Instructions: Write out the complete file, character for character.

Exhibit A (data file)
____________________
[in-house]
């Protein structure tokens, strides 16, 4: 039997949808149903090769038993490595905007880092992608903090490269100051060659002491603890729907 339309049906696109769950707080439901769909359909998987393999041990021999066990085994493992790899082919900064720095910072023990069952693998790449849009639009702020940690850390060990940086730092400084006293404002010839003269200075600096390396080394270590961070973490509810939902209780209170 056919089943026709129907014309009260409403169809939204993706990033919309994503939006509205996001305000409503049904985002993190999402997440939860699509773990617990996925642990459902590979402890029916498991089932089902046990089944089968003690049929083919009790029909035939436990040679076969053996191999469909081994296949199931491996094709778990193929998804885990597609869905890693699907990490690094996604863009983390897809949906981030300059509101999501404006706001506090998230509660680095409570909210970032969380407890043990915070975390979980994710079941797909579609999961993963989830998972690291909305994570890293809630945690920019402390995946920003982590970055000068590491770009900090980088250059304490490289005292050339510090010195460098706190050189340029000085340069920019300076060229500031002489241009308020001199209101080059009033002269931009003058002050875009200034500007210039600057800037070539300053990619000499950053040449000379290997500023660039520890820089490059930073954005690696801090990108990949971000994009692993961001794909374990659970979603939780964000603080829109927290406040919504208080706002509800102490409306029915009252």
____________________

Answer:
[in-house]
């Protein structure tokens, strides 16, 4: 039997949808149903090769038993490595905007880092992608903090490269100051060659002491603890729907 339309049906696109769950707080439901769909359909998987393999041990021999066990085994493992790899082919900064720095910072023990069952693998790449849009639009702020940690850390060990940086730092400084006293404002010839003269200075600096390396080394270590961070973490509810939902209780209170 056919089943026709129907014309009260409403169809939204993706990033919309994503939006509205996001305000409503049904985002993190999402997440939860699509773990617990996925642990459902590979402890029916498991089932089902046990089944089968003690049929083919009790029909035939436990040679076969053996191999469909081994296949199931491996094709778990193929998804885990597609869905890693699907990490690094996604863009983390897809949906981030300059509101999501404006706001506090998230509660680095409570909210970032969380407890043990915070975390979980994710079941797909579609999961993963989830998972690291909305994570890293809630945690920019402390995946920003982590970055000068590491770009900090980088250059304490490289005292050339510090010195460098706190050189340029000085340069920019300076060229500031002489241009308020001199209101080059009033002269931009003058002050875009200034500007210039600057800037070539300053990619000499950053040449000379290997500023660039520890820089490059930073954005690696801090990108990949971000994009692993961001794909374990659970979603939780964000603080829109927290406040919504208080706002509800102490409306029915009252």